Monday, October 31, 2011

Session 5 - Alien Plants in Portland

Today the students learned about ‘alien’ plants in Portland and how these plants can lead to monocultures in our woods and erosion problems. The four invasive plants we focused on were Himalayan Blackberry, English Ivy, Herb Robert/‘Stinky Bob’, and Garlic Mustard. The students had some great questions about how to get rid of these plants and were excited to hear that there are ‘ivy pull parties’ at Tryon Creek (the next Stewardship Saturday Ivy Pull is November 12th from 9am-12pm).

The students also played the erosion game ‘Just Passing Through’ where each team got to be raindrops, plants, or stones on the slope near the school. The raindrops had to work hard to race down stream with out getting tagged by a plant. They even had a chance to play the pollution game (the raindrops tried to pick up chips that represented chemical or natural stream pollutants and ‘deliver’ them to the river with out being tagged by a plant) before we were hit with real raindrops!

This last Saturday we had a wonderful tour and hike at Hopkins Demonstration Forest. The students were able to help measure trees, count pine needles on different types of conifers, and hand drill a hole into a tall fir to tell the age and how fast it was growing.

Photos from Hopkins Demonstration Forest and Tryon Creek Hike

If you are interested in learning more about sustainable forestry, they offer Community Forestry Days on the 2nd Saturday of each month where you can be part of the action in the forest.

Monday, October 24, 2011

Session 4 - We All Need Trees

Today the students learned about the different ways we use a forest. They played the ‘Forest Appreciation Team Relay’ where they learned about the forest consumers (people in recreation, people and jobs, people and products, and animals and the Earth) and the benefits that each group takes from the forest (hiking, ranger, lumber, clean water, etc). It was great to get outside, work as a team, and race to find their consumer’s benefits! The students also sorted items collected from my home that were man-made or came from a plant/tree. You can try this game at home, searching each room to find objects from the plants or the forest.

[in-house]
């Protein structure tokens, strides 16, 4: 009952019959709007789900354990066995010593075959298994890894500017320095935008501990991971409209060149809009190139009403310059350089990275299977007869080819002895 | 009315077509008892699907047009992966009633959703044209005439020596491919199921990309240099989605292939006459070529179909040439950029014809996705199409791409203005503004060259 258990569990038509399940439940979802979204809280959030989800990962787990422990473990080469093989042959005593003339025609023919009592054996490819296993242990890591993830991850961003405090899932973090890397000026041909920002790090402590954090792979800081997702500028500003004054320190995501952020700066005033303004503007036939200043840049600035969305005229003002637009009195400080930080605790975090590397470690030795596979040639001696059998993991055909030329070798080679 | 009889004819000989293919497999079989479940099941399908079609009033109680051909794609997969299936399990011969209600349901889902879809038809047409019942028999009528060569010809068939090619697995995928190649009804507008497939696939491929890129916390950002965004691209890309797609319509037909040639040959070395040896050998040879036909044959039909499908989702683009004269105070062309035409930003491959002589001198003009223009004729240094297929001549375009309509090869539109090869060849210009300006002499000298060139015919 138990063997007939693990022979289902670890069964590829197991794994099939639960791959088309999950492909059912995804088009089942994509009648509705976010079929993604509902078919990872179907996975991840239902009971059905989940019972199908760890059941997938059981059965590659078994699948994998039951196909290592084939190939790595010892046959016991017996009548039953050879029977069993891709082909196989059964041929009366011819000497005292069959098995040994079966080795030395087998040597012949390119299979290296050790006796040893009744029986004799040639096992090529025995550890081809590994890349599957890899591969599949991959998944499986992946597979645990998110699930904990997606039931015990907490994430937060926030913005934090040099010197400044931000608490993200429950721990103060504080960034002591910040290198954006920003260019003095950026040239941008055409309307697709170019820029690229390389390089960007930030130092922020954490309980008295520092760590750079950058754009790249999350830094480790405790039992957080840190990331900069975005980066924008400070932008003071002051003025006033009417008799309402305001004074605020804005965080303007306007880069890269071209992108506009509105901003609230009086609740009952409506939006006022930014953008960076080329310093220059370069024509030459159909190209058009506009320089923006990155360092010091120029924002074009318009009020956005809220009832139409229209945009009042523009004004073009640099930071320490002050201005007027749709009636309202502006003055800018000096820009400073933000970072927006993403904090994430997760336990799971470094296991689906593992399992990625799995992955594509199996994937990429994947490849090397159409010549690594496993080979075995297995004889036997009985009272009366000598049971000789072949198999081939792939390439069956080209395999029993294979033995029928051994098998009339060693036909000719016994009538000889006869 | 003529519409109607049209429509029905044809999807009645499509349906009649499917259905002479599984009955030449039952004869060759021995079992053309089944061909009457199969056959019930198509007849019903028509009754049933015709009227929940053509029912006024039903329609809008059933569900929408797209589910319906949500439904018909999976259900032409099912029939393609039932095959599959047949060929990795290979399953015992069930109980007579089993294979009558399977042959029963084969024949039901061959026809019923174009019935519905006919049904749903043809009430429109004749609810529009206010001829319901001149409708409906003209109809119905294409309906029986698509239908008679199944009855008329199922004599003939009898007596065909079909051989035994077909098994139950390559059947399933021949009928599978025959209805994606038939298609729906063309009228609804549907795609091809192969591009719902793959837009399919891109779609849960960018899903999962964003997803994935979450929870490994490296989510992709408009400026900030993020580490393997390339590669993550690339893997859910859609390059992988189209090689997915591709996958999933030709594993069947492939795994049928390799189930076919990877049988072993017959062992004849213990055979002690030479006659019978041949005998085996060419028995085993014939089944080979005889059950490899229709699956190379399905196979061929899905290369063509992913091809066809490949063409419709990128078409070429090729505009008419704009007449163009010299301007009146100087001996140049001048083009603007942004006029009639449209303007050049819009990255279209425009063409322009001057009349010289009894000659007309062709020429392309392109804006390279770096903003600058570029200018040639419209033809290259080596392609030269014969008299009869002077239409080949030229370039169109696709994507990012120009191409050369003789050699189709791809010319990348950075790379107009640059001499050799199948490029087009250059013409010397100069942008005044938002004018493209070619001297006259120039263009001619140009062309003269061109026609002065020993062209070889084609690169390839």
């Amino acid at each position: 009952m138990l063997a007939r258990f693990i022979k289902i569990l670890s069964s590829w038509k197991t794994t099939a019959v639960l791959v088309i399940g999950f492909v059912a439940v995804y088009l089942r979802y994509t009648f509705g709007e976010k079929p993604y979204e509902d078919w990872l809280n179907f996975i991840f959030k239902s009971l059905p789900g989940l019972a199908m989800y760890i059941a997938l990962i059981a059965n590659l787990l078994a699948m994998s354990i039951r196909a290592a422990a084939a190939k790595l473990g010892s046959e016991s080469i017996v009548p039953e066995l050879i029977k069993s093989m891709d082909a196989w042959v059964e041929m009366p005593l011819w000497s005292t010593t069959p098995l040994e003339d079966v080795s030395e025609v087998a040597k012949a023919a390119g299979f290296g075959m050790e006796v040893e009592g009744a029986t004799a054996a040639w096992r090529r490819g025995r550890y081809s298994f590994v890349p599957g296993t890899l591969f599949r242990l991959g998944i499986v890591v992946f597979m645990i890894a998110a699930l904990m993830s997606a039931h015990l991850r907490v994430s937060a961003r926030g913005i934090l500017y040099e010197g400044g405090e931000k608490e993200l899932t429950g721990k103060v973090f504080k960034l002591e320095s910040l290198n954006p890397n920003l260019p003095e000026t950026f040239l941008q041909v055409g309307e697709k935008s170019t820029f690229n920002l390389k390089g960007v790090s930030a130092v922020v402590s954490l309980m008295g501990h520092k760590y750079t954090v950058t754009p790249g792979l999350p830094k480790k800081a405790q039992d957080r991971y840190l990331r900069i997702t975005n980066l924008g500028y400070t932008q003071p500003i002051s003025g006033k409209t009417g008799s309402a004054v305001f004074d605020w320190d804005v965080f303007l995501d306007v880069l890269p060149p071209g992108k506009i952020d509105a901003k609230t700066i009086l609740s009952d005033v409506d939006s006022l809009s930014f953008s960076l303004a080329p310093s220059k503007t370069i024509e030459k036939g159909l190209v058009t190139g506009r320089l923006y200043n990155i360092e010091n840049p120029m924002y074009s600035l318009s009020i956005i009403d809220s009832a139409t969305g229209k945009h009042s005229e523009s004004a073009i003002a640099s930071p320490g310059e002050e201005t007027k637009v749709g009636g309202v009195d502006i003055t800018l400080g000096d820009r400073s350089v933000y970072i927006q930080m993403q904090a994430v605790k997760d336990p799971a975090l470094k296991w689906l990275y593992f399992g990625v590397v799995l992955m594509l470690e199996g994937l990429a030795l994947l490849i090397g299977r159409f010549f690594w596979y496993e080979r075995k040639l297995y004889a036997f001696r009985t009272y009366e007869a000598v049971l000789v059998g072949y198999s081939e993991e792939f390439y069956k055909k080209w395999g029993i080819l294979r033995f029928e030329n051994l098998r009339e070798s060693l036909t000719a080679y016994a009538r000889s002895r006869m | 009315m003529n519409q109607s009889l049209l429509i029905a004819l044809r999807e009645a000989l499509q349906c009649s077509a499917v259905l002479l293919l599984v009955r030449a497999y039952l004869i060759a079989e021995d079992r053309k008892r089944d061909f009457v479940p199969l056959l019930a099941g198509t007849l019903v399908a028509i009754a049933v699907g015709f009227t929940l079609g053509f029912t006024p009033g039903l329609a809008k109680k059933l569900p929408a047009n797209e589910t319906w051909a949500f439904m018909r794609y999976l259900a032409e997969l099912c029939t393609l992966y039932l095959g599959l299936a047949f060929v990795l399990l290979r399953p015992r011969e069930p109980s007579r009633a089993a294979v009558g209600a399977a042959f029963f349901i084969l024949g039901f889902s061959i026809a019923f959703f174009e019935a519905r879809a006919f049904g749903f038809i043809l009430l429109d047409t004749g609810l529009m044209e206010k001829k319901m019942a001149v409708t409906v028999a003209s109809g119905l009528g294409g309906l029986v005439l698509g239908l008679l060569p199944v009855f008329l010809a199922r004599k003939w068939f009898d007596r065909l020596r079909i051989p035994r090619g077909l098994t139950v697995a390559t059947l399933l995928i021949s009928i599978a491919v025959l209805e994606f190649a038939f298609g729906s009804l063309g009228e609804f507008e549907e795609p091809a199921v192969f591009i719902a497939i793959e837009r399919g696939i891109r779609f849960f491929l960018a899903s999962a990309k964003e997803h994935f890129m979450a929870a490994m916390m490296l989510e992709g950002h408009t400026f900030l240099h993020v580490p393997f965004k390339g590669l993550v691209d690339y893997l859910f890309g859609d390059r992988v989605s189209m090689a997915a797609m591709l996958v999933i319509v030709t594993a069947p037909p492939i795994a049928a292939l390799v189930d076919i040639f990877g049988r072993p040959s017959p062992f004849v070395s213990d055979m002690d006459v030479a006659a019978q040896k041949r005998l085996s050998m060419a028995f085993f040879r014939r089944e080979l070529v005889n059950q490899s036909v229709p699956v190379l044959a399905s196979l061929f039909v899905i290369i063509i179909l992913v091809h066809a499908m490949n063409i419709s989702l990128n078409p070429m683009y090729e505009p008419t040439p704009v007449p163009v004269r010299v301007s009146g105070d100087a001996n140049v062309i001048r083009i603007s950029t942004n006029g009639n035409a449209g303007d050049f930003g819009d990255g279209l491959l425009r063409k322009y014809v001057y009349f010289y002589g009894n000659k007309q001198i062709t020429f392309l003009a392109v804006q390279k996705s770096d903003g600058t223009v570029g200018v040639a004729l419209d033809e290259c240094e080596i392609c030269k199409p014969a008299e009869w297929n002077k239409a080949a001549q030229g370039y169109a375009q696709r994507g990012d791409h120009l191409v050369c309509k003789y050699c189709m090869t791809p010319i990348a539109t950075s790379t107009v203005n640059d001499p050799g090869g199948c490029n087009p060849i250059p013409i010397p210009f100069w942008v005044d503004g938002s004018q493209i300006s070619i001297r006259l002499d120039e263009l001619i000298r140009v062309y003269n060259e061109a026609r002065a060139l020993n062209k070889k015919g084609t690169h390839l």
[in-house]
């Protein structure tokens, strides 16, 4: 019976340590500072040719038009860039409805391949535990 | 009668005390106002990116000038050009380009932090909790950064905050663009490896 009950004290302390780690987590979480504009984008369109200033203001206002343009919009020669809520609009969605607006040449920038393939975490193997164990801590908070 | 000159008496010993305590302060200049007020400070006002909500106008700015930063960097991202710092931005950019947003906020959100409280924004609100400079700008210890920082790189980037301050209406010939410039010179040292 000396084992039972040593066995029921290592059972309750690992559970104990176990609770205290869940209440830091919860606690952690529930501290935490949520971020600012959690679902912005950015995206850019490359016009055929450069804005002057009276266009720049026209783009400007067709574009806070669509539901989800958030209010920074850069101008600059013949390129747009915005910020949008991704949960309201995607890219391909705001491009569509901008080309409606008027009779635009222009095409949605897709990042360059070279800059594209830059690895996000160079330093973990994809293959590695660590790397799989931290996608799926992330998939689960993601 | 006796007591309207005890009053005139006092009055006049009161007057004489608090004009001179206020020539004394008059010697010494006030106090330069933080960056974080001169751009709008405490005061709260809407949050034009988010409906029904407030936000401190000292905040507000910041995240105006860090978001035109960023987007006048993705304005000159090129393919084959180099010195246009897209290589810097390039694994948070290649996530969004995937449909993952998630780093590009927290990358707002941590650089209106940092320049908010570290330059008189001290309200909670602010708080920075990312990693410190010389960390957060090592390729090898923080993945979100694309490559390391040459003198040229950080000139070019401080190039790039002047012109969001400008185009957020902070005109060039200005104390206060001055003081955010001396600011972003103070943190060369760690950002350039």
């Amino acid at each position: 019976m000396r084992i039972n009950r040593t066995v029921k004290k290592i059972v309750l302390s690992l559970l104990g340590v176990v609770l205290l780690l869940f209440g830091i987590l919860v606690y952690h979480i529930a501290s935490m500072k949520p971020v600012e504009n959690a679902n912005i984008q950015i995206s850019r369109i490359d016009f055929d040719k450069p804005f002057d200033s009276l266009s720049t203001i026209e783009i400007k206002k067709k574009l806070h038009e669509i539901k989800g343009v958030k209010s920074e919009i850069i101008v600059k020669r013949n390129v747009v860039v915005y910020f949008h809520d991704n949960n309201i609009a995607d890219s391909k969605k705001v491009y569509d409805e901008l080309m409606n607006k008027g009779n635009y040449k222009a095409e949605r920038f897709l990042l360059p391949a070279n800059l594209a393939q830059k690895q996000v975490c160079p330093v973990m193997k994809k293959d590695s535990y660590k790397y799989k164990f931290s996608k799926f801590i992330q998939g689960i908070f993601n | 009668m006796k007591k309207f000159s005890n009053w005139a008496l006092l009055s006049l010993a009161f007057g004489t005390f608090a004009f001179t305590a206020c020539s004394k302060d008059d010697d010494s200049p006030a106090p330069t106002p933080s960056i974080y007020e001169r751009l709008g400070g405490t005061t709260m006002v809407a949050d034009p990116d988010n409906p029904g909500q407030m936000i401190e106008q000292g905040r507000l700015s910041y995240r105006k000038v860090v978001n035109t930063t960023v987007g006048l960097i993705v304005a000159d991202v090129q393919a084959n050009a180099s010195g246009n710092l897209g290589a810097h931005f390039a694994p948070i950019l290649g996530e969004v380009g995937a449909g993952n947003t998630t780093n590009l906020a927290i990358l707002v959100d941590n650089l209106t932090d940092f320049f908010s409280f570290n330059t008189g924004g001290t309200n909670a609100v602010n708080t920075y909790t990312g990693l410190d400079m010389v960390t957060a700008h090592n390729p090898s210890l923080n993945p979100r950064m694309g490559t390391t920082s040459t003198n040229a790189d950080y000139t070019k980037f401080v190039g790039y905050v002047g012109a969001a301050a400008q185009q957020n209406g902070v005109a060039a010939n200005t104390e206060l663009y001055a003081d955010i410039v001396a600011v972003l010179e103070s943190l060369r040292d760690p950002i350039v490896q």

The students finished their mason bee nest and these can be installed at your home by trying some rope or string between the two side nails and mounting it on a fence within 100 yards of the plants that you would like pollinated in the spring. It is best to face the nest east to catch the morning sun and place it at least 1 yard from the ground. These native bees are small, nonsocial, and nonaggressive; you may only notice that they are around if you find holes blocked with mud by the end of spring. You child is welcome to decorate their nest but it is not recommend to stain the wood as those chemicals may discourage the bees from using it.

Tuesday, October 11, 2011

Session 3 - Native Plants

This week the students learned about some of our native plants by observing them in the classroom and using their observations to write a poem or song. The students found out last week that rhyming facts makes it easier to remember - shiny leaves of three, let them be (poison oak), round and red you may be dead (holly and red elderberries), rushes are round, sedges have edges (difference between wetland grasses). Here is a collection of their poems from the class:

Native Plant Poems

They had also a chance to drill holes into a wood block for their mason bee nest. These bees are small, non-aggressive insects that are very important pollinator of native plants. The students will finish their nest at the next class (Oct 24th) and will be able to bring it home to hang in your yard. If you would like more information about how to make a mason bee nest, I have uploaded the directions we used to Google Docs:

Mason Bee Nest Directions

Have fun planting your new native plant! If you misplaced the information card for the native plant your child brought home, here is the link to the full document:

Native Plants Info

Wednesday, October 5, 2011

Native Plant Sale at SWCC this weekend!

Session 2 - What's Growing at Stephen's Creek?

This week the students explored the Stephen’s Creek Nature Park (SW Bertha Blvd. and SW Chestnut St). Today was the first day of native plant identification and they were able to sample a few of our native berries (not collected from Stephen’s Creek as it is a Nature Park). Today they students saw Oregon Grape, Cedar, Douglas Fir, Large-leaf Avens, Nootka Rose, Snowberries, Thimbleberry, Hazelnut, Sword Fern, Bracken Fern, Vine Maple, and Big-leaf Maple. Take a moment to download our ‘Test your leaf knowledge’ pdf and see how many plants your child can identify!